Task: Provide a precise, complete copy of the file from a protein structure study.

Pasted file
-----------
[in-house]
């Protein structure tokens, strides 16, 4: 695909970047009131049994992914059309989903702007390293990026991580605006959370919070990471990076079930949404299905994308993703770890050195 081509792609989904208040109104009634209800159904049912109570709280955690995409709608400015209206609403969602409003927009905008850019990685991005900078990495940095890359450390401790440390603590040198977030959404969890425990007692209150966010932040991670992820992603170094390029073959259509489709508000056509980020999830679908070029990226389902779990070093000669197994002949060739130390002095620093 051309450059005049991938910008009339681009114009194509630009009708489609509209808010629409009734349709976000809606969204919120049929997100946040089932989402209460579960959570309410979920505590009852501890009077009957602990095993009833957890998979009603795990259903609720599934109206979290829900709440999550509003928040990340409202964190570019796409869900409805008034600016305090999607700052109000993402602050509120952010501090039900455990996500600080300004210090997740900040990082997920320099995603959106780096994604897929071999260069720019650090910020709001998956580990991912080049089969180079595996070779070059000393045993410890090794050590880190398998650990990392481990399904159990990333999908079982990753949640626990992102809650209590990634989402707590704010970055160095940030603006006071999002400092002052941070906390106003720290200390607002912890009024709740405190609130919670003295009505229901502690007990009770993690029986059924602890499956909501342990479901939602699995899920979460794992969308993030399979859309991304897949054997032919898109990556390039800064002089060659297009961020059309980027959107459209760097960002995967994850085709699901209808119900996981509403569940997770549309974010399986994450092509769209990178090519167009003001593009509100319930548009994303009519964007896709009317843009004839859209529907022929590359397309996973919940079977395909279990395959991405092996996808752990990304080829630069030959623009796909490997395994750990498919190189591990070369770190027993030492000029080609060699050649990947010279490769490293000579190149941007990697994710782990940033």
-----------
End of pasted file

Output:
[in-house]
């Protein structure tokens, strides 16, 4: 695909970047009131049994992914059309989903702007390293990026991580605006959370919070990471990076079930949404299905994308993703770890050195 081509792609989904208040109104009634209800159904049912109570709280955690995409709608400015209206609403969602409003927009905008850019990685991005900078990495940095890359450390401790440390603590040198977030959404969890425990007692209150966010932040991670992820992603170094390029073959259509489709508000056509980020999830679908070029990226389902779990070093000669197994002949060739130390002095620093 051309450059005049991938910008009339681009114009194509630009009708489609509209808010629409009734349709976000809606969204919120049929997100946040089932989402209460579960959570309410979920505590009852501890009077009957602990095993009833957890998979009603795990259903609720599934109206979290829900709440999550509003928040990340409202964190570019796409869900409805008034600016305090999607700052109000993402602050509120952010501090039900455990996500600080300004210090997740900040990082997920320099995603959106780096994604897929071999260069720019650090910020709001998956580990991912080049089969180079595996070779070059000393045993410890090794050590880190398998650990990392481990399904159990990333999908079982990753949640626990992102809650209590990634989402707590704010970055160095940030603006006071999002400092002052941070906390106003720290200390607002912890009024709740405190609130919670003295009505229901502690007990009770993690029986059924602890499956909501342990479901939602699995899920979460794992969308993030399979859309991304897949054997032919898109990556390039800064002089060659297009961020059309980027959107459209760097960002995967994850085709699901209808119900996981509403569940997770549309974010399986994450092509769209990178090519167009003001593009509100319930548009994303009519964007896709009317843009004839859209529907022929590359397309996973919940079977395909279990395959991405092996996808752990990304080829630069030959623009796909490997395994750990498919190189591990070369770190027993030492000029080609060699050649990947010279490769490293000579190149941007990697994710782990940033």